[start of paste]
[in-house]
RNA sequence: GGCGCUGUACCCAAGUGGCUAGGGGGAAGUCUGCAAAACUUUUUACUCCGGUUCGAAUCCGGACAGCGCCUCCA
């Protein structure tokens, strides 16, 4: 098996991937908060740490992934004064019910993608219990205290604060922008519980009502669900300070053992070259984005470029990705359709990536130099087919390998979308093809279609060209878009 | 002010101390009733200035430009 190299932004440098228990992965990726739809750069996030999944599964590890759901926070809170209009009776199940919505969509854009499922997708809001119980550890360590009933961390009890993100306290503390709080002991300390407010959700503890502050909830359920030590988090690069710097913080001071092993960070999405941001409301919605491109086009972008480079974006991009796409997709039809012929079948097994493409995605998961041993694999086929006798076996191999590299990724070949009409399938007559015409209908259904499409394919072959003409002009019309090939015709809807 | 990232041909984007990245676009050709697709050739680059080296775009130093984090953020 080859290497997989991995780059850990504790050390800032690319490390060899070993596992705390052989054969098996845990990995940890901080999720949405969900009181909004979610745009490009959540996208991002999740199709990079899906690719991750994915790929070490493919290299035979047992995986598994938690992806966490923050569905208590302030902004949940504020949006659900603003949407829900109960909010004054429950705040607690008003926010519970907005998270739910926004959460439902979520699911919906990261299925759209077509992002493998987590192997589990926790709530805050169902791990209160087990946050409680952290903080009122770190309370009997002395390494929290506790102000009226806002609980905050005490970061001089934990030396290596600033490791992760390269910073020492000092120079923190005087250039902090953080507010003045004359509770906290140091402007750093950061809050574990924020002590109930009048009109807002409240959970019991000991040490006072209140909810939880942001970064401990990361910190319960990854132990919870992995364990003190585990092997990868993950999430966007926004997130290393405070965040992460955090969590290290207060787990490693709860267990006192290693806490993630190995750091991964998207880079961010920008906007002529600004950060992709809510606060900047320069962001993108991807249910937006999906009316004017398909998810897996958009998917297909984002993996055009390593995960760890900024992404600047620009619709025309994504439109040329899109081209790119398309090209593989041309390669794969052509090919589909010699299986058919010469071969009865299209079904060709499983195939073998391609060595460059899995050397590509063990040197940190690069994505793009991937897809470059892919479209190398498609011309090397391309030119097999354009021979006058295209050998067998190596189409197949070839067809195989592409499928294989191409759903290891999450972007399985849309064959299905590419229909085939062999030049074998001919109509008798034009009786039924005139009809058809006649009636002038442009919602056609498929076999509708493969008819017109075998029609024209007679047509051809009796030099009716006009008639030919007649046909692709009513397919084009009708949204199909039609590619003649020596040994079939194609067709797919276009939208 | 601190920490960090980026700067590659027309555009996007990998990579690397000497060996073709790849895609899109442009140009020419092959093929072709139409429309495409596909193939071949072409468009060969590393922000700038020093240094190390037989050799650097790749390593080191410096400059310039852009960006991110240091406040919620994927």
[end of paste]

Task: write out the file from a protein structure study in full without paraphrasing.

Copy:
[in-house]
RNA sequence: GGCGCUGUACCCAAGUGGCUAGGGGGAAGUCUGCAAAACUUUUUACUCCGGUUCGAAUCCGGACAGCGCCUCCA
């Protein structure tokens, strides 16, 4: 098996991937908060740490992934004064019910993608219990205290604060922008519980009502669900300070053992070259984005470029990705359709990536130099087919390998979308093809279609060209878009 | 002010101390009733200035430009 190299932004440098228990992965990726739809750069996030999944599964590890759901926070809170209009009776199940919505969509854009499922997708809001119980550890360590009933961390009890993100306290503390709080002991300390407010959700503890502050909830359920030590988090690069710097913080001071092993960070999405941001409301919605491109086009972008480079974006991009796409997709039809012929079948097994493409995605998961041993694999086929006798076996191999590299990724070949009409399938007559015409209908259904499409394919072959003409002009019309090939015709809807 | 990232041909984007990245676009050709697709050739680059080296775009130093984090953020 080859290497997989991995780059850990504790050390800032690319490390060899070993596992705390052989054969098996845990990995940890901080999720949405969900009181909004979610745009490009959540996208991002999740199709990079899906690719991750994915790929070490493919290299035979047992995986598994938690992806966490923050569905208590302030902004949940504020949006659900603003949407829900109960909010004054429950705040607690008003926010519970907005998270739910926004959460439902979520699911919906990261299925759209077509992002493998987590192997589990926790709530805050169902791990209160087990946050409680952290903080009122770190309370009997002395390494929290506790102000009226806002609980905050005490970061001089934990030396290596600033490791992760390269910073020492000092120079923190005087250039902090953080507010003045004359509770906290140091402007750093950061809050574990924020002590109930009048009109807002409240959970019991000991040490006072209140909810939880942001970064401990990361910190319960990854132990919870992995364990003190585990092997990868993950999430966007926004997130290393405070965040992460955090969590290290207060787990490693709860267990006192290693806490993630190995750091991964998207880079961010920008906007002529600004950060992709809510606060900047320069962001993108991807249910937006999906009316004017398909998810897996958009998917297909984002993996055009390593995960760890900024992404600047620009619709025309994504439109040329899109081209790119398309090209593989041309390669794969052509090919589909010699299986058919010469071969009865299209079904060709499983195939073998391609060595460059899995050397590509063990040197940190690069994505793009991937897809470059892919479209190398498609011309090397391309030119097999354009021979006058295209050998067998190596189409197949070839067809195989592409499928294989191409759903290891999450972007399985849309064959299905590419229909085939062999030049074998001919109509008798034009009786039924005139009809058809006649009636002038442009919602056609498929076999509708493969008819017109075998029609024209007679047509051809009796030099009716006009008639030919007649046909692709009513397919084009009708949204199909039609590619003649020596040994079939194609067709797919276009939208 | 601190920490960090980026700067590659027309555009996007990998990579690397000497060996073709790849895609899109442009140009020419092959093929072709139409429309495409596909193939071949072409468009060969590393922000700038020093240094190390037989050799650097790749390593080191410096400059310039852009960006991110240091406040919620994927």